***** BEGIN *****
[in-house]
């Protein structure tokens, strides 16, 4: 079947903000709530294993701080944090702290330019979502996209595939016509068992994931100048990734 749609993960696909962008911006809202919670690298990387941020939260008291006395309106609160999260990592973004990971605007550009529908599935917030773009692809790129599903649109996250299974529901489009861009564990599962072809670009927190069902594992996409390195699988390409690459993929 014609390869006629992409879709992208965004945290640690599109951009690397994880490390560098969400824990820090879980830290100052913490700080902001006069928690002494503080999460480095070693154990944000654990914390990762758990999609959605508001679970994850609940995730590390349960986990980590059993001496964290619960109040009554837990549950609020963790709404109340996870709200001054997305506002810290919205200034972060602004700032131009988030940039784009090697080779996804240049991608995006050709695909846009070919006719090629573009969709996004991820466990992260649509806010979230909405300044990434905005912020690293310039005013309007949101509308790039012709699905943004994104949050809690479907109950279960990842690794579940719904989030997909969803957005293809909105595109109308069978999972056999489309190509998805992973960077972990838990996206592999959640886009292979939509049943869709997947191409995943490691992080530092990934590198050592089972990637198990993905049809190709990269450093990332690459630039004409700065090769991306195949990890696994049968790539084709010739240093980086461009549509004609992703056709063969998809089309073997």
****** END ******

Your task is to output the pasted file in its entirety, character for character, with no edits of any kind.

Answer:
[in-house]
């Protein structure tokens, strides 16, 4: 079947903000709530294993701080944090702290330019979502996209595939016509068992994931100048990734 749609993960696909962008911006809202919670690298990387941020939260008291006395309106609160999260990592973004990971605007550009529908599935917030773009692809790129599903649109996250299974529901489009861009564990599962072809670009927190069902594992996409390195699988390409690459993929 014609390869006629992409879709992208965004945290640690599109951009690397994880490390560098969400824990820090879980830290100052913490700080902001006069928690002494503080999460480095070693154990944000654990914390990762758990999609959605508001679970994850609940995730590390349960986990980590059993001496964290619960109040009554837990549950609020963790709404109340996870709200001054997305506002810290919205200034972060602004700032131009988030940039784009090697080779996804240049991608995006050709695909846009070919006719090629573009969709996004991820466990992260649509806010979230909405300044990434905005912020690293310039005013309007949101509308790039012709699905943004994104949050809690479907109950279960990842690794579940719904989030997909969803957005293809909105595109109308069978999972056999489309190509998805992973960077972990838990996206592999959640886009292979939509049943869709997947191409995943490691992080530092990934590198050592089972990637198990993905049809190709990269450093990332690459630039004409700065090769991306195949990890696994049968790539084709010739240093980086461009549509004609992703056709063969998809089309073997």